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Europe fight back on Friday
September 16, 2011

Continental Europe picked up 3 1/2 out of five points in Friday’s fourball matches to reduce Britain and Ireland’s lead to one point in the Vivendi Seve Trophy.

Britain and Ireland led 4-1 after Thursday’s fourballs, but Continental Europe won three matches and halved one on Friday to cut the margin to 5 1/2 to 4 1/2 heading into the weekend.

“Not as good as yesterday,” Britain and Ireland captain Paul McGinley said. “As I said to my team yesterday, we felt like we shot 62. Today we feel like we’ve shot 71.

“The continental team came back strongly against us today. Not unexpectedly. We weren’t strong enough or good enough today to hold off the challenge.”

Peter Hanson and Alexander Noren beat Englishmen Ian Poulter and Robert Rock 5 and 3 to give Continental Europe the first point.

Thomas Bjorn and Raphael Jacquelin halved their match with Simon Dyson and Jamie Donaldson.

Mark Foster and Lee Westwood defeated Anders Hansen and Francesco Molinari 5 and 3 for Britain and Ireland’s only win.

Miguel Angel Jimenez and Pablo Larrazabal beat Darren Clarke and David Horsey 3 and 2, while Nicolas Colsaerts and Matteo Manassero defeated Ross Fisher and Scott Jamieson by two holes.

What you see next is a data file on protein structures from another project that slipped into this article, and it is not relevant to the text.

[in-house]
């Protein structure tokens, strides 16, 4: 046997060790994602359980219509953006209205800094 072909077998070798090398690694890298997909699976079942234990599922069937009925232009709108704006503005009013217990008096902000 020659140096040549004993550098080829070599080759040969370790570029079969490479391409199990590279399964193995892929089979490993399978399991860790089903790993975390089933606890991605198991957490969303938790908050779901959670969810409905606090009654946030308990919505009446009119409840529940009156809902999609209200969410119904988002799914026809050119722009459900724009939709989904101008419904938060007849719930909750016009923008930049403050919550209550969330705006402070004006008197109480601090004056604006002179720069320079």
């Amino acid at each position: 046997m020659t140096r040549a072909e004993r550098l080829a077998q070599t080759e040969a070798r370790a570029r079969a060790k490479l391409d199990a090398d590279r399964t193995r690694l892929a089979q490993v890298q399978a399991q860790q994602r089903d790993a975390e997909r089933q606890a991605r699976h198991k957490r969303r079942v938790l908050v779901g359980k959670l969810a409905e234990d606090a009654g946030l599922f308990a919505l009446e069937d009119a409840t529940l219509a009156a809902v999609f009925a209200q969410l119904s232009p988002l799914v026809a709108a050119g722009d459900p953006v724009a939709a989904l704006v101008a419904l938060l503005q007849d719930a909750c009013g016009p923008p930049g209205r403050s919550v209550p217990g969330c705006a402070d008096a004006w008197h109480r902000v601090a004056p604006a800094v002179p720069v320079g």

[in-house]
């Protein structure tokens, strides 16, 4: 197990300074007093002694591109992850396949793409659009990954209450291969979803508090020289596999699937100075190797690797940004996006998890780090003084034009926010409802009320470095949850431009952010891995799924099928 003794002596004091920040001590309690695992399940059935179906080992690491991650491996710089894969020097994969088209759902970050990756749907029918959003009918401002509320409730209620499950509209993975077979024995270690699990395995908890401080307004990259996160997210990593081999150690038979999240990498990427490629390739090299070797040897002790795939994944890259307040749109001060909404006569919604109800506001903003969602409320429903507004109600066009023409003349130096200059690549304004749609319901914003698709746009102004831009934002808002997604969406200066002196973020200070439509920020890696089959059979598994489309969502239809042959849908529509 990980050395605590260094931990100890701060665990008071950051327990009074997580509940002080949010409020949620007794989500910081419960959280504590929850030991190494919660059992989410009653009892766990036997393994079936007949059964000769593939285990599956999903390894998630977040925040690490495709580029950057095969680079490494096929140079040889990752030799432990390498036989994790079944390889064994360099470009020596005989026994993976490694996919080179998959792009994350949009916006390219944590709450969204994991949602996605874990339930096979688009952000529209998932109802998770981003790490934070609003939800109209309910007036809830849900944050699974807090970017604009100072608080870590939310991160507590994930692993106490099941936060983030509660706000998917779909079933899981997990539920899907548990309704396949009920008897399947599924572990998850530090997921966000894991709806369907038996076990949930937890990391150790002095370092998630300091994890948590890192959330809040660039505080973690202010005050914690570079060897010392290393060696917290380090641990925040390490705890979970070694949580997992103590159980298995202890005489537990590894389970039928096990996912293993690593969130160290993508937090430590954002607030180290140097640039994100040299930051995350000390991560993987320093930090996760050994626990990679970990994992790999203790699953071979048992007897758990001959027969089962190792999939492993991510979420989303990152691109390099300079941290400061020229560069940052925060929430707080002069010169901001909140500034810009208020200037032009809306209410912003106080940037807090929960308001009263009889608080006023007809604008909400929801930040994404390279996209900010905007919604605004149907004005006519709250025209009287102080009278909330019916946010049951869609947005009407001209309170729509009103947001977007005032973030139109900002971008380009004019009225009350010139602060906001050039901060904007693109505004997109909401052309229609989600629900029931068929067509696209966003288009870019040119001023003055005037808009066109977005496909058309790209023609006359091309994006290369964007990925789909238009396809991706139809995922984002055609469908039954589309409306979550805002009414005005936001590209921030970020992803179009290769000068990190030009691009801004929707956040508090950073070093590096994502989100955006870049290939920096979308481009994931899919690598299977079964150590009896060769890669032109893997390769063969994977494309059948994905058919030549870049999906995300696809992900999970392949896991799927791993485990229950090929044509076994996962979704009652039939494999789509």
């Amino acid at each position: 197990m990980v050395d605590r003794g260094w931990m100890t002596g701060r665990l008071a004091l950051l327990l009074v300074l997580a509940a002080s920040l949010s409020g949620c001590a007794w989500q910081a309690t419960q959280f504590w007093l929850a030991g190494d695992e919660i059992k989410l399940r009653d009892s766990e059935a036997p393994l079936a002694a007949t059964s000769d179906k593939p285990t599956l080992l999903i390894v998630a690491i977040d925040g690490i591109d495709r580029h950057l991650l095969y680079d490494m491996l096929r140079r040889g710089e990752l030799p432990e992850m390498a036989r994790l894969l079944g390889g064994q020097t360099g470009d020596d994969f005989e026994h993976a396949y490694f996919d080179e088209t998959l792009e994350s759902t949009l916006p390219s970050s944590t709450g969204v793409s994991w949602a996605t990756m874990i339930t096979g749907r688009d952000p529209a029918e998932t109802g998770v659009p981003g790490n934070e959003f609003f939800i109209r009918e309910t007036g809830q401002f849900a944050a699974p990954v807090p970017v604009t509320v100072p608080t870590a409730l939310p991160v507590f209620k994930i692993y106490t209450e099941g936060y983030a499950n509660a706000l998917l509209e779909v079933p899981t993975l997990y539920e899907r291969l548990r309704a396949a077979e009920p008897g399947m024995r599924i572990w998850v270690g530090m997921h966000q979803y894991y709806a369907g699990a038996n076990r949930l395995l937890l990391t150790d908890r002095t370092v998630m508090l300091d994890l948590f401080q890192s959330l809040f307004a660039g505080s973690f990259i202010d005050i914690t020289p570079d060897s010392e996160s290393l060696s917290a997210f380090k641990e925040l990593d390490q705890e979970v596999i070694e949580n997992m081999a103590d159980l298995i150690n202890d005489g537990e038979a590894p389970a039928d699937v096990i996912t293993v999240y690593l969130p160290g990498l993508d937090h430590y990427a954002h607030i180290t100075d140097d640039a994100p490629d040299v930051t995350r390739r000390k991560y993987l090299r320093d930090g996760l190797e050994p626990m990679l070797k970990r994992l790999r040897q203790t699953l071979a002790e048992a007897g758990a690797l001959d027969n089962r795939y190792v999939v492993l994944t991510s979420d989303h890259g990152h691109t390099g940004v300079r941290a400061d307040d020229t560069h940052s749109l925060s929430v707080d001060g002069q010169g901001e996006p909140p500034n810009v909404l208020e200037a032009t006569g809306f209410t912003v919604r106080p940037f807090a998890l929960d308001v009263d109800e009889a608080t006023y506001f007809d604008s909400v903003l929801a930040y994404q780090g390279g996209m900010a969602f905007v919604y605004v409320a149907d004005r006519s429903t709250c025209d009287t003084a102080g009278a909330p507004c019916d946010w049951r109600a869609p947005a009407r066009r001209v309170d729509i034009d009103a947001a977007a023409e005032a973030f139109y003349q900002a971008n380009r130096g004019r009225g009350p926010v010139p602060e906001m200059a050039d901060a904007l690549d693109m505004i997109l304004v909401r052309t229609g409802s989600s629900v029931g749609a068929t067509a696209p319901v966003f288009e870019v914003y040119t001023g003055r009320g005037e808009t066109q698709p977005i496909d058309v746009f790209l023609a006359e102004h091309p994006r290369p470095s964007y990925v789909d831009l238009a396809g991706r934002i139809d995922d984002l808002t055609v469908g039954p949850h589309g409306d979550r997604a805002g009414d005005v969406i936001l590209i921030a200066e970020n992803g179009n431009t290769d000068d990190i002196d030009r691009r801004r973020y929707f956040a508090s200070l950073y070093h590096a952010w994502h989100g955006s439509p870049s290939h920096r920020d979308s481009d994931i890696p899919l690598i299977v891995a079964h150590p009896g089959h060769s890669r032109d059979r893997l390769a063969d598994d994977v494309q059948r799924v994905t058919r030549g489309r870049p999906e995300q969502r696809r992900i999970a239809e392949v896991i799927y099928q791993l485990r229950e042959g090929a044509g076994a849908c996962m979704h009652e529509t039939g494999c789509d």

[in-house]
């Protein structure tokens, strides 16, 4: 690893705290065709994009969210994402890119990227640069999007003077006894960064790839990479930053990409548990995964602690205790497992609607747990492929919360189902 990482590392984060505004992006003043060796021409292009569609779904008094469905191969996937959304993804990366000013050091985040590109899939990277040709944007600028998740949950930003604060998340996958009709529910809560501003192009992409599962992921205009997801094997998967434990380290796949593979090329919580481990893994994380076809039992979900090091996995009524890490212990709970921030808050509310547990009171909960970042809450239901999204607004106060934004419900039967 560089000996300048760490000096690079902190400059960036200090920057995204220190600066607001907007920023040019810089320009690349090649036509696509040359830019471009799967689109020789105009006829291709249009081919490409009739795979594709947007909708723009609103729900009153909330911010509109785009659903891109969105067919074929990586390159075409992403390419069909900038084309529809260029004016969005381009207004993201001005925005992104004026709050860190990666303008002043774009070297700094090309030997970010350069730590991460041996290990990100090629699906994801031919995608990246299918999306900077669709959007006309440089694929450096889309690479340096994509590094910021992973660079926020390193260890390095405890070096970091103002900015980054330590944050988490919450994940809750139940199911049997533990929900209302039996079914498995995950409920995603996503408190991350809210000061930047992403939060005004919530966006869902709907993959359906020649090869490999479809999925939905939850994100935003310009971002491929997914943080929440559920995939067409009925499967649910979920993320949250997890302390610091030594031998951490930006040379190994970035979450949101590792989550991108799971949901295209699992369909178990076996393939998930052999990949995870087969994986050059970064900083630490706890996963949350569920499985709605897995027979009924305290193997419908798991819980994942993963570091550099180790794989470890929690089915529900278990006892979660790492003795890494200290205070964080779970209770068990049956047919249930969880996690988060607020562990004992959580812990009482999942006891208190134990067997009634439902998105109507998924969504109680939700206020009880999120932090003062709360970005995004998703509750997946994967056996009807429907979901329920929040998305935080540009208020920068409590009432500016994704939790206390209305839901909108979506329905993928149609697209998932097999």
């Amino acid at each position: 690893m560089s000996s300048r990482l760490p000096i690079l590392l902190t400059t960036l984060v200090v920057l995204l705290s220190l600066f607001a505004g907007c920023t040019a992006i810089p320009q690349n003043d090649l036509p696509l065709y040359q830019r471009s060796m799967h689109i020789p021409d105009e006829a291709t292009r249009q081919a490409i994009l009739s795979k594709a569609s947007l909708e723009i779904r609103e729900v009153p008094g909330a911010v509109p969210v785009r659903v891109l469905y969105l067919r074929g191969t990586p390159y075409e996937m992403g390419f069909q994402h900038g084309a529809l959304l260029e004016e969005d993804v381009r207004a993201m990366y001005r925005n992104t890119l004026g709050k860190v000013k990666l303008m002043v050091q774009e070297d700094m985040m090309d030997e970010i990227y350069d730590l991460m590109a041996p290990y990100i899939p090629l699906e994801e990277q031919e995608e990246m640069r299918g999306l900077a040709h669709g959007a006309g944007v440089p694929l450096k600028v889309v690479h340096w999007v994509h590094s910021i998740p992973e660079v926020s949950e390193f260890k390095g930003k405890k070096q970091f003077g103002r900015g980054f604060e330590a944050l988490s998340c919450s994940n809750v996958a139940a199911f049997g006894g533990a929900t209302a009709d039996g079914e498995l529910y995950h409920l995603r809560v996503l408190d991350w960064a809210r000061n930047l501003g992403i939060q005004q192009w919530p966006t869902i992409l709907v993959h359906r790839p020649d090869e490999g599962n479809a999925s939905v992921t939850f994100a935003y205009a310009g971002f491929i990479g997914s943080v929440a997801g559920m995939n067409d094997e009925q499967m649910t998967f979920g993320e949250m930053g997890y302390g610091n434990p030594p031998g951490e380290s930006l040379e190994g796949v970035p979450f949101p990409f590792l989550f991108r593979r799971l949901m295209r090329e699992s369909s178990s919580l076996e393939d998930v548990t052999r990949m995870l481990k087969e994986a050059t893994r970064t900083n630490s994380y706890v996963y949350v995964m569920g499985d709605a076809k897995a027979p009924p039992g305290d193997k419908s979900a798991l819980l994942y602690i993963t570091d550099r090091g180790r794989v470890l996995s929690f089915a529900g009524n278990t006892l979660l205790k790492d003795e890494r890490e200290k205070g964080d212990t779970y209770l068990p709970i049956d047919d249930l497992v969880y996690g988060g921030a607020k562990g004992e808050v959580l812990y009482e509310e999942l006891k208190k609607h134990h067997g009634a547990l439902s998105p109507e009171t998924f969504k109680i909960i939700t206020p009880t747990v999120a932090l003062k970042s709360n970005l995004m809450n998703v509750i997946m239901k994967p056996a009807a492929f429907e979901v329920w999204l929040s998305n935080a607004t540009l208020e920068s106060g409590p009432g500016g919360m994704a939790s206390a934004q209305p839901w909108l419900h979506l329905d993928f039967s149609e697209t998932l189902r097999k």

“We’re still one behind, there’s nothing to be happy about,” Continental Europe captain Jean Van de Velde told the European Tour website. “I’m going to tell you what I’m very happy with: It is the fact that they delivered today. It’s not about winning or about losing. It’s about the intensity. It’s about what they brought in.”

Play continues with four greensomes and four foursomes on Saturday and 10 singles matches on Sunday.

Spanish golf great Seve Ballesteros created the event, a biennial competition, to help Europeans get more match-play experience outside the Ryder Cup.

Britain and Ireland have won the trophy five straight times after Continental Europe captured the inaugural event in 2000.

On Friday, Noren made a strong impression in his debut. He secured victory on the 15th hole by hitting an outstanding 2-iron approach shot, followed by an eagle putt.

Westwood was the key for Britain and Ireland’s win. The second-ranked Englishman made three birdies and an eagle.

Dyson and Donaldson had an opportunity to win their match on the last hole. Jacquelin and Bjorn both sent their tee shots into the rough and were forced to hit their second shots through the trees while Dyson and Donaldson managed to keep their balls on the fairway. But Donaldson then missed a birdie putt from two meters.

“We started well today but couldn’t capitalize,” Donaldson said. “We had chances but the putts didn’t drop. What can you do? It wasn’t quite meant to be.”


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